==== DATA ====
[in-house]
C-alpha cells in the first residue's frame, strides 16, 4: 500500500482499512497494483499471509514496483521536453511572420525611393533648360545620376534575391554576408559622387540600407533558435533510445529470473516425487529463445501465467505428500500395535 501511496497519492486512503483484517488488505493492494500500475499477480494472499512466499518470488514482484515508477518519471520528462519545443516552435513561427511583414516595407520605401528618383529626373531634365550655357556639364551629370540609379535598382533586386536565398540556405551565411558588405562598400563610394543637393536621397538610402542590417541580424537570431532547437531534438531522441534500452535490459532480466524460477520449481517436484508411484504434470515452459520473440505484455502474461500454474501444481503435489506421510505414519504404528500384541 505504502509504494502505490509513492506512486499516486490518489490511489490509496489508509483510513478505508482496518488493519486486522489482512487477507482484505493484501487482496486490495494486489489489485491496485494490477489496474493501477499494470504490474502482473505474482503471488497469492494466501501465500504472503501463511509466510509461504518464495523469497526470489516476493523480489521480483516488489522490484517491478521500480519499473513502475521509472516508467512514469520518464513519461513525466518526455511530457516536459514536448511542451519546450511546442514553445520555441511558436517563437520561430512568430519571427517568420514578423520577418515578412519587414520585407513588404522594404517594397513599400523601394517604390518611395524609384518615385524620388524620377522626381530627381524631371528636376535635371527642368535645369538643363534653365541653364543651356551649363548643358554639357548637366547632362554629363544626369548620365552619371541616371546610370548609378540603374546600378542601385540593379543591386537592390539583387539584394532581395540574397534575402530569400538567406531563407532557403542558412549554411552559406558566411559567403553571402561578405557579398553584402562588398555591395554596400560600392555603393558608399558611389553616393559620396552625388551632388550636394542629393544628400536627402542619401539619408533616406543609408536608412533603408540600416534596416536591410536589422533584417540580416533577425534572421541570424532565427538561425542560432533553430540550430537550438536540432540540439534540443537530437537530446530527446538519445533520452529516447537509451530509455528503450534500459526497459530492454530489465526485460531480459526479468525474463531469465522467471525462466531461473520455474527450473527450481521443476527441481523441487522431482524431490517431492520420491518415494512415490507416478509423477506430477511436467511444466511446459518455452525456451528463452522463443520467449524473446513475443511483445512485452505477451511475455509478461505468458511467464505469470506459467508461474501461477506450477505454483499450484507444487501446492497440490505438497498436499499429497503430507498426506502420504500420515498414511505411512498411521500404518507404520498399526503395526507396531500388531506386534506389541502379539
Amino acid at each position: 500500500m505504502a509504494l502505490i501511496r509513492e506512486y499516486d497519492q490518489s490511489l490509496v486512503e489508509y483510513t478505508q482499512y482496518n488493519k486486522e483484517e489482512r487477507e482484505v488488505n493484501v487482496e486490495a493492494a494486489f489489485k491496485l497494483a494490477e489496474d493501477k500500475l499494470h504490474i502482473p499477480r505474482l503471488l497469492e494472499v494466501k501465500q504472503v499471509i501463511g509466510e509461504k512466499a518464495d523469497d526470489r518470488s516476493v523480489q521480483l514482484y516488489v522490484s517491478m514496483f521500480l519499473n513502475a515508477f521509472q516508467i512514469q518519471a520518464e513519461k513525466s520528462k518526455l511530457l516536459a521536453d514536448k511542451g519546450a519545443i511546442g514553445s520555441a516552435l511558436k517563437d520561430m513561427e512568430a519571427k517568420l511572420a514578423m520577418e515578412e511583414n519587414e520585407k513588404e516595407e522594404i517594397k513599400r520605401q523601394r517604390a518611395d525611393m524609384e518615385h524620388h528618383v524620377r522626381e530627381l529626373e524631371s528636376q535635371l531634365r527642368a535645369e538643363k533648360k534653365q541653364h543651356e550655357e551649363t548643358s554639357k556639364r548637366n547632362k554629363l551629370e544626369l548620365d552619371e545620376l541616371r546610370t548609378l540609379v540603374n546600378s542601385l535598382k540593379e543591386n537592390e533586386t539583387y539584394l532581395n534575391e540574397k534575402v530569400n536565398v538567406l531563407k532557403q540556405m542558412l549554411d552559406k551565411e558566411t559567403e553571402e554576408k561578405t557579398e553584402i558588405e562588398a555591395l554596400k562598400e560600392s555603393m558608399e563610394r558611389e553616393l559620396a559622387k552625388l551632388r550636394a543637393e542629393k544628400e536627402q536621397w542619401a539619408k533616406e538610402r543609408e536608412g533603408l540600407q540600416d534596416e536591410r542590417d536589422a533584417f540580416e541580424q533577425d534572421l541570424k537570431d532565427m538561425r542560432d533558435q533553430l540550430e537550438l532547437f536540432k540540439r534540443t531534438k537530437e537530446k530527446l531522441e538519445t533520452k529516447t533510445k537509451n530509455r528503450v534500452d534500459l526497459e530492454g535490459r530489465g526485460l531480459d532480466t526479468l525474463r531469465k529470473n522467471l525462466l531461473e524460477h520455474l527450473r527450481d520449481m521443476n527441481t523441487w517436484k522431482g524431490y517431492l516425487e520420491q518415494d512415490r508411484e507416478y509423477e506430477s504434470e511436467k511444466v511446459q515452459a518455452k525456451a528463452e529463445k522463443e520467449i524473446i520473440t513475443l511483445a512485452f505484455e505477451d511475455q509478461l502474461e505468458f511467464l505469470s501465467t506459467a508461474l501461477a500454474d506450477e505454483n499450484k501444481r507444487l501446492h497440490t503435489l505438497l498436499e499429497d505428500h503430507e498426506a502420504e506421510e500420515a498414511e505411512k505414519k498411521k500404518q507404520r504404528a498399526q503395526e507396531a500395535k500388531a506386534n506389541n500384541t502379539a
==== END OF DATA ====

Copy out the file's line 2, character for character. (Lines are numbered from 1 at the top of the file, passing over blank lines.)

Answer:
C-alpha cells in the first residue's frame, strides 16, 4: 500500500482499512497494483499471509514496483521536453511572420525611393533648360545620376534575391554576408559622387540600407533558435533510445529470473516425487529463445501465467505428500500395535 501511496497519492486512503483484517488488505493492494500500475499477480494472499512466499518470488514482484515508477518519471520528462519545443516552435513561427511583414516595407520605401528618383529626373531634365550655357556639364551629370540609379535598382533586386536565398540556405551565411558588405562598400563610394543637393536621397538610402542590417541580424537570431532547437531534438531522441534500452535490459532480466524460477520449481517436484508411484504434470515452459520473440505484455502474461500454474501444481503435489506421510505414519504404528500384541 505504502509504494502505490509513492506512486499516486490518489490511489490509496489508509483510513478505508482496518488493519486486522489482512487477507482484505493484501487482496486490495494486489489489485491496485494490477489496474493501477499494470504490474502482473505474482503471488497469492494466501501465500504472503501463511509466510509461504518464495523469497526470489516476493523480489521480483516488489522490484517491478521500480519499473513502475521509472516508467512514469520518464513519461513525466518526455511530457516536459514536448511542451519546450511546442514553445520555441511558436517563437520561430512568430519571427517568420514578423520577418515578412519587414520585407513588404522594404517594397513599400523601394517604390518611395524609384518615385524620388524620377522626381530627381524631371528636376535635371527642368535645369538643363534653365541653364543651356551649363548643358554639357548637366547632362554629363544626369548620365552619371541616371546610370548609378540603374546600378542601385540593379543591386537592390539583387539584394532581395540574397534575402530569400538567406531563407532557403542558412549554411552559406558566411559567403553571402561578405557579398553584402562588398555591395554596400560600392555603393558608399558611389553616393559620396552625388551632388550636394542629393544628400536627402542619401539619408533616406543609408536608412533603408540600416534596416536591410536589422533584417540580416533577425534572421541570424532565427538561425542560432533553430540550430537550438536540432540540439534540443537530437537530446530527446538519445533520452529516447537509451530509455528503450534500459526497459530492454530489465526485460531480459526479468525474463531469465522467471525462466531461473520455474527450473527450481521443476527441481523441487522431482524431490517431492520420491518415494512415490507416478509423477506430477511436467511444466511446459518455452525456451528463452522463443520467449524473446513475443511483445512485452505477451511475455509478461505468458511467464505469470506459467508461474501461477506450477505454483499450484507444487501446492497440490505438497498436499499429497503430507498426506502420504500420515498414511505411512498411521500404518507404520498399526503395526507396531500388531506386534506389541502379539